MEMPHIS, Tenn. — Kathy Temple, the executive director of the Douglass Redevelopment Corporation, is leading the charge in the fight against food insecurity.
The Douglass Redevelopment Corporation broke ground on a community garden Tuesday.
"There's a negative narrative that surrounds North Memphis and the Douglass community that we're changing," Temple said. "This is not our narrative."
While it doesn't lack history, much of North Memphis does lack a place to buy fresh fruits and vegetables. According to a report by Feeding America, a national hunger-relief organization, 21% of Shelby County residents lack access to enough food for an active, healthy life.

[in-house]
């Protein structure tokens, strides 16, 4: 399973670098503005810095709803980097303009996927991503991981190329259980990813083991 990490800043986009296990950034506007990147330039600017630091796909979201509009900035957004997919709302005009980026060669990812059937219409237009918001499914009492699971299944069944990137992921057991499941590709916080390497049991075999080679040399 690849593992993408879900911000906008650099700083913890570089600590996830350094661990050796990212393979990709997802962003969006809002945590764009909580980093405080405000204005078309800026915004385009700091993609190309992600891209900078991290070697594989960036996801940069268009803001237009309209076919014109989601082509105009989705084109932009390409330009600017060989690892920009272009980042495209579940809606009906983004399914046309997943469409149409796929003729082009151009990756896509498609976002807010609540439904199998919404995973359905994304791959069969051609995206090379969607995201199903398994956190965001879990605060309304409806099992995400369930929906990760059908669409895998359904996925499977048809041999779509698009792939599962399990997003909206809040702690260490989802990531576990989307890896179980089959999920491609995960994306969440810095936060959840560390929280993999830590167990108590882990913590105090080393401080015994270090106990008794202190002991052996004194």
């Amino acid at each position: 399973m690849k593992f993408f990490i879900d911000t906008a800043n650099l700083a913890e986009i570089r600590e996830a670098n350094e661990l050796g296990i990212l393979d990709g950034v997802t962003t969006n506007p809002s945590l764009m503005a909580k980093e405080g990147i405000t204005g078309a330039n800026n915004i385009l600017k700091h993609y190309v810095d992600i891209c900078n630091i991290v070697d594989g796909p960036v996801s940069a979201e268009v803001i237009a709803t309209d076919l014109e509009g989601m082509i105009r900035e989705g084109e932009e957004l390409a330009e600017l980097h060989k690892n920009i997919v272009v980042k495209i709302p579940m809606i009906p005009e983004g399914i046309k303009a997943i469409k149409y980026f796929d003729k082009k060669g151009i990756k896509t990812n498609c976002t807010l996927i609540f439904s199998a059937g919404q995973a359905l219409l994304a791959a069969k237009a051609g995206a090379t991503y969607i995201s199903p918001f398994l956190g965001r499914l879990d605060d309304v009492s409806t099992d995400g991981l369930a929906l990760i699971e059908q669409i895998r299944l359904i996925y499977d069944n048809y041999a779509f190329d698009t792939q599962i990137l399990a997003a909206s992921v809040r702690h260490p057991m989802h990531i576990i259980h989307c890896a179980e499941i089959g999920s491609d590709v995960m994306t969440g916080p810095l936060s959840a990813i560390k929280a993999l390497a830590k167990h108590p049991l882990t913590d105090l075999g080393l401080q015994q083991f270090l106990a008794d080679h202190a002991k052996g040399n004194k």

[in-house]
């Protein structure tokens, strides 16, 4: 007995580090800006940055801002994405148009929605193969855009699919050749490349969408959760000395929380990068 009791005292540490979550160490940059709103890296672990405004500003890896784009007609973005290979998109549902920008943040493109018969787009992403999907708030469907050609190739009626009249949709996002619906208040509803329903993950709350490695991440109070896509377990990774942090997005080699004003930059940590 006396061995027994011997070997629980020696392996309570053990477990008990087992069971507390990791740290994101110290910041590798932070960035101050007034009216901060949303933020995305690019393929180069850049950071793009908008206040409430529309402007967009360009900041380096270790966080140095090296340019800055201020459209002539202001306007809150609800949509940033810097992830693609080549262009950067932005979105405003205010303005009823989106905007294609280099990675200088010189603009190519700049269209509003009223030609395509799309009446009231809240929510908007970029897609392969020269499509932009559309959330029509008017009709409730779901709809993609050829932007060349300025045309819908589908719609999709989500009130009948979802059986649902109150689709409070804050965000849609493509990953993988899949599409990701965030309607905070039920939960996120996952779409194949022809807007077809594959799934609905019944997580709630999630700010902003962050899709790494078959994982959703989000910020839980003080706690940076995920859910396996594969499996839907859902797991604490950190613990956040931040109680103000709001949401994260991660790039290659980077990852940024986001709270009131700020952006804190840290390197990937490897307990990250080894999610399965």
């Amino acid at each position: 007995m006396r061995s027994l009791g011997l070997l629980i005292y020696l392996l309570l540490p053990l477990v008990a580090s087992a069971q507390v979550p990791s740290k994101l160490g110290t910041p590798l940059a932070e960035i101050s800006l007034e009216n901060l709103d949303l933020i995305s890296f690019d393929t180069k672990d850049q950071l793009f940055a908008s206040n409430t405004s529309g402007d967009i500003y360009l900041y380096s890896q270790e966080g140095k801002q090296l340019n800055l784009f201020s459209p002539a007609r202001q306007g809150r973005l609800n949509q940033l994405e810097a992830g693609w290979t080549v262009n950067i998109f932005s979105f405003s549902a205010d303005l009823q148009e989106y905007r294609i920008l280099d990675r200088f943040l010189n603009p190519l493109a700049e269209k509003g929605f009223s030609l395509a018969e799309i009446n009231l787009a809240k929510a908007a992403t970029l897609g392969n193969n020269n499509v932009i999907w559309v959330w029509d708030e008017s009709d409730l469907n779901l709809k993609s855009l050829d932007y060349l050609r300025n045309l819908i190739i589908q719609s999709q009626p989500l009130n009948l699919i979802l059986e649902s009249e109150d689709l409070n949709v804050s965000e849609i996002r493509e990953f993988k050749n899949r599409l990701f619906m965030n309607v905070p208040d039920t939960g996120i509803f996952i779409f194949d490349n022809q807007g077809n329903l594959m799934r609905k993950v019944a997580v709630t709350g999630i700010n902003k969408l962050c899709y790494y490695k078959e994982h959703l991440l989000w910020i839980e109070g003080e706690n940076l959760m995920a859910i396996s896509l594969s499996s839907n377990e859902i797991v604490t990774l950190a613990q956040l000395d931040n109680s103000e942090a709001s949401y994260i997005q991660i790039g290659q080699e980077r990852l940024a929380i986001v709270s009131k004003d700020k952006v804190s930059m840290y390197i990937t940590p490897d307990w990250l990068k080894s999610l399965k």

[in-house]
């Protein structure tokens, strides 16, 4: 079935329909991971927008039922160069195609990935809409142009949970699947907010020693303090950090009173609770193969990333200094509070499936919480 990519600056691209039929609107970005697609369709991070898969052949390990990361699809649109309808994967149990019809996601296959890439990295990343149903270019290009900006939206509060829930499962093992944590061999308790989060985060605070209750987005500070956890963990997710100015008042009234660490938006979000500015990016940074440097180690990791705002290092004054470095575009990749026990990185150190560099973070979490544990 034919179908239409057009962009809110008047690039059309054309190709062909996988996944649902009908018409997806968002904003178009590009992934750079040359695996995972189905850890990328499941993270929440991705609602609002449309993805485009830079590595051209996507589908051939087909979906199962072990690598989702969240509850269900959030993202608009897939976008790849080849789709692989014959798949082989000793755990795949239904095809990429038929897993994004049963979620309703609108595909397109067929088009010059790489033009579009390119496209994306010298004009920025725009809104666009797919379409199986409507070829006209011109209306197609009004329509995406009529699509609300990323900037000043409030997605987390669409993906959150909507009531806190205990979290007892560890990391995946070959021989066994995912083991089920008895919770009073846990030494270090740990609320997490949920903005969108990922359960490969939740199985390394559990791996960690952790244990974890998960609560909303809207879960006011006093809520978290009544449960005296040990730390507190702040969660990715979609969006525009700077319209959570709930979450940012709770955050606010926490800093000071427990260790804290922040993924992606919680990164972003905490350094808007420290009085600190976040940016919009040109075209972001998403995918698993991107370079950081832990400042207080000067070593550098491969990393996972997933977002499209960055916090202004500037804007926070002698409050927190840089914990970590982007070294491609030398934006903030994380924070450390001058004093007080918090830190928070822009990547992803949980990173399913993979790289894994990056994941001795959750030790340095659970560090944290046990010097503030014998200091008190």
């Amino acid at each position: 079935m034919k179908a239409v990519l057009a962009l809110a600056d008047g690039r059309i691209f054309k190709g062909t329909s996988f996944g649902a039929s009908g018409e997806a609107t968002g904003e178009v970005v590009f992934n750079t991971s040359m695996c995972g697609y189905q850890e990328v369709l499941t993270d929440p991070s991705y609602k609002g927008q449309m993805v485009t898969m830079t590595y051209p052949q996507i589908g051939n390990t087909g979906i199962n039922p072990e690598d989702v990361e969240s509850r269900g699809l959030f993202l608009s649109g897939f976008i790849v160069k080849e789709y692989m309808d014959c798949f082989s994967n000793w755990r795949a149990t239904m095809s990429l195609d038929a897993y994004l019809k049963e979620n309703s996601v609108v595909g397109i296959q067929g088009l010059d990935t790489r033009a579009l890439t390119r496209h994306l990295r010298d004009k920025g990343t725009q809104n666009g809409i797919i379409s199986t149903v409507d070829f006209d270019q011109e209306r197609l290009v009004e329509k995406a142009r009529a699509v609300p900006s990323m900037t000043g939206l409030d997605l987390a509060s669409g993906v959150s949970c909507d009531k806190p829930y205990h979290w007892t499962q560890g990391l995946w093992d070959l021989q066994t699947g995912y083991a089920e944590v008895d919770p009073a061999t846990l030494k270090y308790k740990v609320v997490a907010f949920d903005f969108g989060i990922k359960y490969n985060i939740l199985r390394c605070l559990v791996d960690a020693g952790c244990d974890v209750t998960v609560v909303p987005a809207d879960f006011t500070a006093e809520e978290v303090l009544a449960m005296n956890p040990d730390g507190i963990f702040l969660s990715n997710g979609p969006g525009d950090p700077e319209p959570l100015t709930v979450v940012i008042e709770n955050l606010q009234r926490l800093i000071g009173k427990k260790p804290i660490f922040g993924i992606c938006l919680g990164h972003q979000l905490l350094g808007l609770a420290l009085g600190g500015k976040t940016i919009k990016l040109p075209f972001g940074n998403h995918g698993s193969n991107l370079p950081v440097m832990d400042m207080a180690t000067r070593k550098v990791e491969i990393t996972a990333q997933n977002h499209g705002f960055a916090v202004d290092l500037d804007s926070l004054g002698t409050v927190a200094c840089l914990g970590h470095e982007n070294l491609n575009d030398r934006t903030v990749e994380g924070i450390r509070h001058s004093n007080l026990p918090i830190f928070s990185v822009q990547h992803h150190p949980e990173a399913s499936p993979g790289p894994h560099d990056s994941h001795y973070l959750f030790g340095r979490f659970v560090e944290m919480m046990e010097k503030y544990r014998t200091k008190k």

"This is a food desert," Temple said. "Our goal is to revitalize and create sustainability in this community."
Community members are welcome on Tuesdays, Thursdays, or Saturdays to help till the ground and plant fall vegetables.
"We're starting with gardens because when I grew up here," Temple said. "This neighborhood was all fruit trees. There were fruit trees everywhere. I could run down this street, which I grew up on, and just pull a peach, a pear, some blueberries and just eat it."
Temple says the garden on Tayner Street is only just the beginning.
"We're doing container gardens in crates to make it easily moveable cause we'll be able to take two or three containers and start the next garden on the next street with those groups of people on that street," Temple said. "If we do this street by street, block by block, incorporating the residents of each street eventually we'll have a well-fed, well-taken-care-of community."